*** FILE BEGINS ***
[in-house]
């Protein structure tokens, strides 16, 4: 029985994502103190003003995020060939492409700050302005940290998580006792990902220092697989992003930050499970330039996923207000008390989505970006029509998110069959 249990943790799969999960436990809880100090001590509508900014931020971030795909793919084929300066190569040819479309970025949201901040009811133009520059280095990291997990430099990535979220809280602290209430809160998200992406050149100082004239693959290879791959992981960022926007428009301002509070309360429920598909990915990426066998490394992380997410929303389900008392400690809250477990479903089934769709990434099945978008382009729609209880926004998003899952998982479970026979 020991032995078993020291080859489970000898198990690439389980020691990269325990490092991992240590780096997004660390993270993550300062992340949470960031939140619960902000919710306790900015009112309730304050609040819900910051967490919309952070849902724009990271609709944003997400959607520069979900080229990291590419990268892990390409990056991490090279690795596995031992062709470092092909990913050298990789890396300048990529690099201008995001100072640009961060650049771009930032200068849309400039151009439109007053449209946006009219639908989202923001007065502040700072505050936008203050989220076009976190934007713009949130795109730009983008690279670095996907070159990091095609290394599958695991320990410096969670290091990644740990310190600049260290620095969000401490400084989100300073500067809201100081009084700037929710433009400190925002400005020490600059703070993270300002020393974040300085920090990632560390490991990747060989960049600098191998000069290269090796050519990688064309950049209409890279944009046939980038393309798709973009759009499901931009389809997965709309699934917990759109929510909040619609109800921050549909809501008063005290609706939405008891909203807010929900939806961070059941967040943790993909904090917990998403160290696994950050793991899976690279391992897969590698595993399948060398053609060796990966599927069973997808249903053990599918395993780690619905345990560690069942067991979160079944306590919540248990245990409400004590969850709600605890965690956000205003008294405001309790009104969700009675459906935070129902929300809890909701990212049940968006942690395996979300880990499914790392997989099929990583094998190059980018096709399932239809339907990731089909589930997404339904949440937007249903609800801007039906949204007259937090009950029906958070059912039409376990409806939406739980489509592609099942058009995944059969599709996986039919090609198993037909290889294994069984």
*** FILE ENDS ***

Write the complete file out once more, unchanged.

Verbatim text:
[in-house]
């Protein structure tokens, strides 16, 4: 029985994502103190003003995020060939492409700050302005940290998580006792990902220092697989992003930050499970330039996923207000008390989505970006029509998110069959 249990943790799969999960436990809880100090001590509508900014931020971030795909793919084929300066190569040819479309970025949201901040009811133009520059280095990291997990430099990535979220809280602290209430809160998200992406050149100082004239693959290879791959992981960022926007428009301002509070309360429920598909990915990426066998490394992380997410929303389900008392400690809250477990479903089934769709990434099945978008382009729609209880926004998003899952998982479970026979 020991032995078993020291080859489970000898198990690439389980020691990269325990490092991992240590780096997004660390993270993550300062992340949470960031939140619960902000919710306790900015009112309730304050609040819900910051967490919309952070849902724009990271609709944003997400959607520069979900080229990291590419990268892990390409990056991490090279690795596995031992062709470092092909990913050298990789890396300048990529690099201008995001100072640009961060650049771009930032200068849309400039151009439109007053449209946006009219639908989202923001007065502040700072505050936008203050989220076009976190934007713009949130795109730009983008690279670095996907070159990091095609290394599958695991320990410096969670290091990644740990310190600049260290620095969000401490400084989100300073500067809201100081009084700037929710433009400190925002400005020490600059703070993270300002020393974040300085920090990632560390490991990747060989960049600098191998000069290269090796050519990688064309950049209409890279944009046939980038393309798709973009759009499901931009389809997965709309699934917990759109929510909040619609109800921050549909809501008063005290609706939405008891909203807010929900939806961070059941967040943790993909904090917990998403160290696994950050793991899976690279391992897969590698595993399948060398053609060796990966599927069973997808249903053990599918395993780690619905345990560690069942067991979160079944306590919540248990245990409400004590969850709600605890965690956000205003008294405001309790009104969700009675459906935070129902929300809890909701990212049940968006942690395996979300880990499914790392997989099929990583094998190059980018096709399932239809339907990731089909589930997404339904949440937007249903609800801007039906949204007259937090009950029906958070059912039409376990409806939406739980489509592609099942058009995944059969599709996986039919090609198993037909290889294994069984």